A large quantity of radionuclides was released by the Fukushima Daiichi Nuclear Power Plant accident in March 2011, and those deposited on ground and vegetation could return to the atmosphere through resuspension processes. Although the resuspension has been proposed to occur with wind blow, biomass burning, ecosystem activities, etc., the dominant process in contaminated areas of Fukushima is not fully understood. We have examined the resuspension process of radiocesium (134,137Cs) based on long-term measurements of the atmospheric concentration of radiocesium activity (the radiocesium concentration) at four sites in the contaminated areas of Fukushima as well as the aerosol characteristic observations by scanning electron microscopy (SEM) and the measurement of the biomass burning tracer, levoglucosan. The radiocesium concentrations at all sites showed a similar seasonal variation: low from winter to early spring and high from late spring to early autumn. In late spring, they showed positive peaks that coincided with the wind speed peaks. However, in summer and autumn, they were correlated positively with atmospheric temperature but negatively with wind speed. These results differed from previous studies based on data at urban sites. The difference of radiocesium concentrations at two sites, which are located within a 1 km range but have different degrees of surface contamination, was large from winter to late spring and small in summer and autumn, indicating that resuspension occurs locally and/or that atmospheric radiocesium was not well mixed in winter/spring, and it was opposite in summer/autumn. These results suggest that the resuspension processes and the host particles of the radiocesium resuspension changed seasonally. The SEM analyses showed that the dominant coarse particles in summer and autumn were organic ones, such as pollen, spores, and microorganisms. Biological activities in forest ecosystems can contribute considerably to the radiocesium resuspension in these seasons. During winter and spring, soil, mineral, and vegetation debris were predominant coarse particles in the atmosphere, and the radiocesium resuspension in these seasons can be attributed to the wind blow of these particles. Any proofs that biomass burning had a significant impact on atmospheric radiocesium were not found in the present study. [Figure not available: see fulltext.].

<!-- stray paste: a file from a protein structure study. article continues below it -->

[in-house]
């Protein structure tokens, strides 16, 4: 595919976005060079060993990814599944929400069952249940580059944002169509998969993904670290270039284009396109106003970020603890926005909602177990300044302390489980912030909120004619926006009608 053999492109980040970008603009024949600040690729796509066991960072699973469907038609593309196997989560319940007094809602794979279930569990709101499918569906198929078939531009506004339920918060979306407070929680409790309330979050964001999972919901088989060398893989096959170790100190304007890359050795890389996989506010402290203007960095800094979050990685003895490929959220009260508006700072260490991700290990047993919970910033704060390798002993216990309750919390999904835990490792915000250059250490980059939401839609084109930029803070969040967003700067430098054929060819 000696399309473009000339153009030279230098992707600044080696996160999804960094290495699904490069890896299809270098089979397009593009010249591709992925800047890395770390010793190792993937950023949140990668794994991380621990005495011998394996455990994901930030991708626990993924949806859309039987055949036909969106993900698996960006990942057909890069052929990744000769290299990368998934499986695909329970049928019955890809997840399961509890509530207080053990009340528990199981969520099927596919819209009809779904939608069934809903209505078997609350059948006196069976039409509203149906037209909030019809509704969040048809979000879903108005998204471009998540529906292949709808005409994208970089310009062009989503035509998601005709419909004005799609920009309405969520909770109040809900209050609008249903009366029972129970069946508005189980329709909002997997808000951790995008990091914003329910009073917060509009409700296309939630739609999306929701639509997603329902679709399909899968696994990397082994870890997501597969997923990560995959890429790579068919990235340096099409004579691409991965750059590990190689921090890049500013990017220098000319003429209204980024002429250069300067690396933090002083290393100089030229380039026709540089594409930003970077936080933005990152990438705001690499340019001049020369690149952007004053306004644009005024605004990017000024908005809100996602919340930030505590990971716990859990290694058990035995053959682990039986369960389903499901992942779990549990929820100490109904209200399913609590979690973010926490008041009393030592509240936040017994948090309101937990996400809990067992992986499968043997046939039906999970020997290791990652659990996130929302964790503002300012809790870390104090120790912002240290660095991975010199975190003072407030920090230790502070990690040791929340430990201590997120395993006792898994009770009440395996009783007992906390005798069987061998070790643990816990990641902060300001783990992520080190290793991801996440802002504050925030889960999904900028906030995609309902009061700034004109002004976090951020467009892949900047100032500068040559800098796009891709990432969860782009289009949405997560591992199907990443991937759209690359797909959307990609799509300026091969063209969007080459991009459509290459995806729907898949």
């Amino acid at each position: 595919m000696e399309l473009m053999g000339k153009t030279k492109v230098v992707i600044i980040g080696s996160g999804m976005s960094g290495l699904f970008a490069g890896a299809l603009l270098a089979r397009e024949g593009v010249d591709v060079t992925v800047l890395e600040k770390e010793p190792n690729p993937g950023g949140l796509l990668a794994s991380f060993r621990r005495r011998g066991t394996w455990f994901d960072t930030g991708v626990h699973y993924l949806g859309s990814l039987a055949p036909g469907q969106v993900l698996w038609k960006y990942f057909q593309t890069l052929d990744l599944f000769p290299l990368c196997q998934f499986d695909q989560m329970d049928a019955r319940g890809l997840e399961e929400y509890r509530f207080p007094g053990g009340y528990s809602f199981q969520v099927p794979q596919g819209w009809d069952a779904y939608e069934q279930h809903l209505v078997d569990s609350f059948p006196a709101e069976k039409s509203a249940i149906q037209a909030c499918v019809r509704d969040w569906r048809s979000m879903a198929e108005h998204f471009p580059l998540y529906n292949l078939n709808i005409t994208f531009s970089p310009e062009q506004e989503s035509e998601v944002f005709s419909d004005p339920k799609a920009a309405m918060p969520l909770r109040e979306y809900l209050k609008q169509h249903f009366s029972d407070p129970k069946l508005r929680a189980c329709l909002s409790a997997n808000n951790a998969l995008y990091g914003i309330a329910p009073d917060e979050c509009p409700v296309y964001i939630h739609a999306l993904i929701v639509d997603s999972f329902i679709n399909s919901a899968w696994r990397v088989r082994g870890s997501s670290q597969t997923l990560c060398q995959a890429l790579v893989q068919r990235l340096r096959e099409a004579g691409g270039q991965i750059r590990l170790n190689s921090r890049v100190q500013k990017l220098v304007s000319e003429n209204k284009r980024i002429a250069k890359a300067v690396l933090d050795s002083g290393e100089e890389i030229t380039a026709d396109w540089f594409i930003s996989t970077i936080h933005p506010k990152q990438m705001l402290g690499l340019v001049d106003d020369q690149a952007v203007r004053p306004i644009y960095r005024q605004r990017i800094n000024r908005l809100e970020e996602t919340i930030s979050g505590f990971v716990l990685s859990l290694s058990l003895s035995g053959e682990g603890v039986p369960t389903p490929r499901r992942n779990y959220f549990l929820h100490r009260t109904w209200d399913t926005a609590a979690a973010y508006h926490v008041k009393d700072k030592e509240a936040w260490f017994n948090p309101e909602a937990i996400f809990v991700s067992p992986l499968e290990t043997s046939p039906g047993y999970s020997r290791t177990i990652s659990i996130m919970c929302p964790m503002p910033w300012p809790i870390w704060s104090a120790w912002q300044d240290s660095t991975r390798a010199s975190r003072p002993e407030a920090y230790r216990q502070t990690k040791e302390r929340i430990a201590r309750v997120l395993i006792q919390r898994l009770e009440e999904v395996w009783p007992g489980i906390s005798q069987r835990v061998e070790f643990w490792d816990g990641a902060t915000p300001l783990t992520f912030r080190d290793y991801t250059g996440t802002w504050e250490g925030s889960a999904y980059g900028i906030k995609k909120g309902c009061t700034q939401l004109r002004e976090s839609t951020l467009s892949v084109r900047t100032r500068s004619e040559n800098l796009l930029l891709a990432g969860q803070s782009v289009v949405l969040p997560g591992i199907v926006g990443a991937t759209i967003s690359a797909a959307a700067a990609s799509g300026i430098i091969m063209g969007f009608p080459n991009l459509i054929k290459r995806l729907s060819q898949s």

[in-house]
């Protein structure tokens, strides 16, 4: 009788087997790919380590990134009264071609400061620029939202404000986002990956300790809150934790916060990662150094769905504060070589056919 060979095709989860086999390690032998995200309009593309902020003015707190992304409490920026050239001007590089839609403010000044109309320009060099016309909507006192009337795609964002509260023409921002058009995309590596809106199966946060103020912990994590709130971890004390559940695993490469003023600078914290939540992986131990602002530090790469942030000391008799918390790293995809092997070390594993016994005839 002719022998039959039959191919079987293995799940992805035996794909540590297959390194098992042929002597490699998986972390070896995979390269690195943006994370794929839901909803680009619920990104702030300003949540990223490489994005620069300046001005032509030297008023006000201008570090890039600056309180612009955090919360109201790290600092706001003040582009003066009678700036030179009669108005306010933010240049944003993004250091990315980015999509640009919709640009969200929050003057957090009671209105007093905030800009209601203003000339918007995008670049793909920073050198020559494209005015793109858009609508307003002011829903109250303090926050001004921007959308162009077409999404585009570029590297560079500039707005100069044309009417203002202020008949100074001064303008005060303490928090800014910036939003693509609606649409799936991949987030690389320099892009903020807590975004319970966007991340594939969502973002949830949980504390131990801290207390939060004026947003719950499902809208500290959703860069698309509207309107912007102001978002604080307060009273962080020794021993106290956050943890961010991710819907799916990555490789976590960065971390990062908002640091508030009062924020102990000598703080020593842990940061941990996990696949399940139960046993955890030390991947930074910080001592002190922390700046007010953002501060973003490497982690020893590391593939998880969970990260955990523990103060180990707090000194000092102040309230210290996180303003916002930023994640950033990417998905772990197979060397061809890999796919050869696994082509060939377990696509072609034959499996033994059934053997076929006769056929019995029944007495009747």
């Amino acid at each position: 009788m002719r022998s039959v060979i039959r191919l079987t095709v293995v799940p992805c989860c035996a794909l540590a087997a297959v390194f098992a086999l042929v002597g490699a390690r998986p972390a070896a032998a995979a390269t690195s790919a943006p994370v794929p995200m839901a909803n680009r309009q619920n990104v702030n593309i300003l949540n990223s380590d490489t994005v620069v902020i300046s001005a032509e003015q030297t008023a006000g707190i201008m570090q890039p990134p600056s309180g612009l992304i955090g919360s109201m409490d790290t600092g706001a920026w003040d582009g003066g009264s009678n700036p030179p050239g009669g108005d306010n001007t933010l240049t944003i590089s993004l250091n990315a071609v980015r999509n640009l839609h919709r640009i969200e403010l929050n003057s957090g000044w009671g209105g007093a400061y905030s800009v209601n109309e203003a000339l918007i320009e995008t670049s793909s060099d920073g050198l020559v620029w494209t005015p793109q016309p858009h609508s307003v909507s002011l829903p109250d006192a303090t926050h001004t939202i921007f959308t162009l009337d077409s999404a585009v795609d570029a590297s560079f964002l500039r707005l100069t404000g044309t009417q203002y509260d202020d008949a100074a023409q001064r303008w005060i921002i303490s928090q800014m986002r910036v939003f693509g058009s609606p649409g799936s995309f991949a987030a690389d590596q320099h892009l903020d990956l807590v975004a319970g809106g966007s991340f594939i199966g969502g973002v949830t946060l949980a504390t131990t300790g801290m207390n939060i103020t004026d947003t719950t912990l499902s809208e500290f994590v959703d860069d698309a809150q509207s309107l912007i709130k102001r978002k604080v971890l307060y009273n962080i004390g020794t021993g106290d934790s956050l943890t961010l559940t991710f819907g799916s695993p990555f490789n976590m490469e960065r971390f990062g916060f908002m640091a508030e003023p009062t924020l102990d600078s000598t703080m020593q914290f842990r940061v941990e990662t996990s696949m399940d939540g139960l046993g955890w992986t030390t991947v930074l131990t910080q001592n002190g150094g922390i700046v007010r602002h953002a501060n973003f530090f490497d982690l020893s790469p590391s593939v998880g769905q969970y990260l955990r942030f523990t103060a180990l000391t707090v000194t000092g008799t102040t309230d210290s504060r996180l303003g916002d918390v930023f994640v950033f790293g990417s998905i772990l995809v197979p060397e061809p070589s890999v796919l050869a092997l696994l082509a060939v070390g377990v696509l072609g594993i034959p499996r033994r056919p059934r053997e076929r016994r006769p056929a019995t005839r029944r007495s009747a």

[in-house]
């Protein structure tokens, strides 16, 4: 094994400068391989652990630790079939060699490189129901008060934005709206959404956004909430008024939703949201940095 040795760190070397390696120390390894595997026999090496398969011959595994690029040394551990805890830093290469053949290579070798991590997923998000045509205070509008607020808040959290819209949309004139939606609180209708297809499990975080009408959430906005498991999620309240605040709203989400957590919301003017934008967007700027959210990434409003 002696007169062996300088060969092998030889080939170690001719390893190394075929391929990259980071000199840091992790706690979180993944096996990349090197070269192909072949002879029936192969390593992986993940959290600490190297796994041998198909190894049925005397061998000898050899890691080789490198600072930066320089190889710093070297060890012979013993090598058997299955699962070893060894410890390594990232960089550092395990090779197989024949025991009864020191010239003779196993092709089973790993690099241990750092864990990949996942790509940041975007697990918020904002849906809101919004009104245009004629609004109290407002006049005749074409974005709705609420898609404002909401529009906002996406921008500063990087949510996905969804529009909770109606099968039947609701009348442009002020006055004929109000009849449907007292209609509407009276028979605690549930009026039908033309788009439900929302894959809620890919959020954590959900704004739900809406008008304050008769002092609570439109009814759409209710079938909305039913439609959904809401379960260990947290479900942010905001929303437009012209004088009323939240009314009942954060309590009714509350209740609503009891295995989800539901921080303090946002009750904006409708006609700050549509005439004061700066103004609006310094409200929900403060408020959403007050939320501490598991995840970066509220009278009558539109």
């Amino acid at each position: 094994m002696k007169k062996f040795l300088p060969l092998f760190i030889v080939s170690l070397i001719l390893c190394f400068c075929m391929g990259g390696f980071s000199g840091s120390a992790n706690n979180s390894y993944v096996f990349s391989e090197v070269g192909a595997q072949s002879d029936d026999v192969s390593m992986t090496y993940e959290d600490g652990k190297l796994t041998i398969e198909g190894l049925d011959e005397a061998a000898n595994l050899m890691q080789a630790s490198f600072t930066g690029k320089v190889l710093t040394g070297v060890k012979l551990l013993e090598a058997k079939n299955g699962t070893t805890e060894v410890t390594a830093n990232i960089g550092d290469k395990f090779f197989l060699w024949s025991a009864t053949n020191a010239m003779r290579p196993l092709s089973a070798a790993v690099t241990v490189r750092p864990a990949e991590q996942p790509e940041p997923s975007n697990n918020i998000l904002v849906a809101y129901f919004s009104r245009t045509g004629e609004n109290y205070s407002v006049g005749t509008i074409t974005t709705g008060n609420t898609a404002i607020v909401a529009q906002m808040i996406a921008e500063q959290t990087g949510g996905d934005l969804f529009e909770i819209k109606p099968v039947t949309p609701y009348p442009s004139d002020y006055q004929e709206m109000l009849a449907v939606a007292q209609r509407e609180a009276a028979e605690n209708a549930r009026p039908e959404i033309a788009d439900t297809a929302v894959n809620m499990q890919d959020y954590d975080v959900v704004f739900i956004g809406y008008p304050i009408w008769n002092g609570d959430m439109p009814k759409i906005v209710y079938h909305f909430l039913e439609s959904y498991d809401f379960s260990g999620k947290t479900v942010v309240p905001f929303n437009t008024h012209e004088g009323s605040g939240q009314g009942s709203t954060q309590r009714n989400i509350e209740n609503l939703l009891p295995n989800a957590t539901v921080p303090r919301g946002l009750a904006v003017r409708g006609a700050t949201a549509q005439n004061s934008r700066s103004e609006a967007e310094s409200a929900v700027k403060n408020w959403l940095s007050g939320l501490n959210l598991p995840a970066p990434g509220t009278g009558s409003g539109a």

ASJC Scopus subject areas
- Earth and Planetary Sciences(all)